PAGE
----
While many healthcare investors have focused on the Covid pandemic in 2020, other diseases, and new drug therapies for them, have not gone away. Agenus (NASDAQ:AGEN) has had a great story in 2020, focused on cancer therapies. The story is likely to get better in 2021, assuming an FDA approval for Agenus’s first cancer therapy. That should be followed by a trove of data from its extensive pipeline. This article will start with a focus on a novel therapy platform, iNKT, which has already produced two potential therapies, one for Covid and the other for cancer. I will explain the importance of the MK-4830 milestone. Then I will recap the exciting highlights of the third-quarter Agenus analyst conference held last week, including updates on bali and zali. My conclusion is that despite some share price improvement in 2020, Agenus is way under the value it will have in 2021 when it most likely gets the first in a long line-up of commercial drug approvals from the FDA.
The immunotherapy field is rapidly evolving. In a way, it is one of the oldest forms of modern medicine since vaccinations date back to the 18th century. At the end of the 20th century, there were many therapies designed to tamp down an overactive immune system; the financial hit parade eventually being led by Humira, which was approved by the FDA in 2002. For cancer treatment, instead of minimizing the immune system, the secret was finding how to keep tumors from evading the immune response. The engineering of immune cells to attack cancers began with Provenge in 2010. The first approved cancer immunotherapy, or checkpoint inhibitor, was Yervoy, approved in 2014.
During this era, the enormous complexity of the immune system has been unraveled, though much is yet to be learned. The interactions of immune cells like T and B cells, molecular markers, antibodies, and cancer mutations have given biotechnology companies many new lines of attack. Agenus, though a small company, has assembled a team of immunology experts that has been able to move faster than the older, larger companies. In many cases, it has licensed its potential therapies to those companies, with an example being MK-4830, which will be discussed below.
Agenus’s iNKT therapies are an example of a whole new sub-genre of immunotherapy where the company is taking the lead. The FDA recently gave Agenus permission to begin a first-in-human, Phase 1 trial of AGENT-797, an invariant natural killer T Cell, or iNKT therapy.
As shown in the above slide, iNKTs have some advantages over current cell therapies like CAR-T. Note the work so far has been preclinical. There is no guarantee that these therapies will work in human patients, or that the first versions will work. Nevertheless, for doctors, cancer patients, and investors, the potential of this technology is very exciting.
On November 2, 2020, Agenus announced it had dosed its first COVID-19 patient with AGENT-797. Agenus has set up a subsidiary, AgenTus Therapeutics, for this and other cell therapy products. Given the timelines involved, I am more interested in the potential iNKT cancer therapy, which has been cleared for a trial by the FDA but not yet dosed its first patient. But if the COVID therapy does work, it could have commercial value if the pandemic is ongoing. In any case, it would as serve as a model for future anti-viral iNKT therapies. That could include known hard-to-treat viruses like hepatitis B and C or perhaps even HIV.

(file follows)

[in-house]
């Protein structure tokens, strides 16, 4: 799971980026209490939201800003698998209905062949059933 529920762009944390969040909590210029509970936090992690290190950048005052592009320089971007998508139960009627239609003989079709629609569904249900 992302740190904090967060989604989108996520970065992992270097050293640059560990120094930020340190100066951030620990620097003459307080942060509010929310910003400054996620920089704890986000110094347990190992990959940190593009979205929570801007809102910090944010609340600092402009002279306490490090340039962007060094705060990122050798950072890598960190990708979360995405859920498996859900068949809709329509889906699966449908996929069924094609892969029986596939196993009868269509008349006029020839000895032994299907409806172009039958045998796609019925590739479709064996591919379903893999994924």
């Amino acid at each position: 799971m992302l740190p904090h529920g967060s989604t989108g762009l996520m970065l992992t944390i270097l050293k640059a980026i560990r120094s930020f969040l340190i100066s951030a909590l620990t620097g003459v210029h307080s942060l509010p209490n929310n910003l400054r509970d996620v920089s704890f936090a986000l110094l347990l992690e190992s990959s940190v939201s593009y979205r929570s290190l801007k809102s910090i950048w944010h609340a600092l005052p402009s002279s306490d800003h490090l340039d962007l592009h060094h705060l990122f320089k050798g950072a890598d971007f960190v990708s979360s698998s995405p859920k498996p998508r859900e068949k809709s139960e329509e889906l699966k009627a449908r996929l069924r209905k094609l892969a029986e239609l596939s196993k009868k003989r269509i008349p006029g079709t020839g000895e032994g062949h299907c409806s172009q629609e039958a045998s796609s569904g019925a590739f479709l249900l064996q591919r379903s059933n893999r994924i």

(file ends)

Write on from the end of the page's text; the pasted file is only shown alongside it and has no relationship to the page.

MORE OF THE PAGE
At the heart of this program is an understanding of iNKTs, which are a subset of the better-known NKT, or natural killer T, cells. These are a sort of blend of the well-known T cells of the immune system and natural killer cells, which are part of the innate immune system (the one that is always present, fighting disease before the adaptive immune system reacts). NK cells are able to recognize and kill stressed infected or cancerous cells in the absence of MHC (major histocompatibility complex) markers or antibodies. Back to NKTs, they are T cells that express some molecular markers found on NK cells.
Finally, an iNKT cell is an NKT cell that expresses an invariant T-cell receptor chain. Think of them as the generals, or at least the colonels, of the immune response. They activate other types of immune system cells, including regular T cells, B cells, dendritic cells, and macrophages (see the slide above).
What does this amount to for investors? Possibly best-in-class immune system destruction of cancers at a considerably lower cost than CAR-T therapies. Also, hopefully, less side effects. While Agenus is basing going forward on preclinical data, keep in mind the caveats. The immune system is extremely complex, and cancers are extremely complex. It will likely be a couple of years before we have a grip on whether iNKT therapies will work well on patients. Meanwhile, even conducting these trials shows off the cutting-edge science being practiced at Agenus. Shorter run, as you can learn from this series of articles, Agenus has an astonishing array of immunotherapies in the clinic, or even approaching potential FDA approvals.
For those investors who are not immunology scientists and want to be able to decipher what is going on at Agenus and other immunotherapy companies, I can recommend reading Immunology, A Short Course by Richard Coico and Geoffrey Sunshine.
MK-4830 $10 million milestone
The expertise of Agenus has been vetted by several of the world’s most successful pharmaceutical companies. Merck (NYSE:MRK) recently started a Phase 2 trial of MK-4830, which is licensed from Agenus. That triggered a $10 million milestone payment to Agenus. MK-4830 is being studied in combination with Keytruda for patients with advanced non-small cell lung cancer. This followed positive results from Merck’s Phase 1 study as reported in September. Adverse events were in line with those experienced from Keytruda alone. There was dose-related evidence of target engagement in patients with advanced solid tumors even though most patients had previously received three or more lines of therapy. An ORR (overall response rate) of 24% was shown in 34 patients.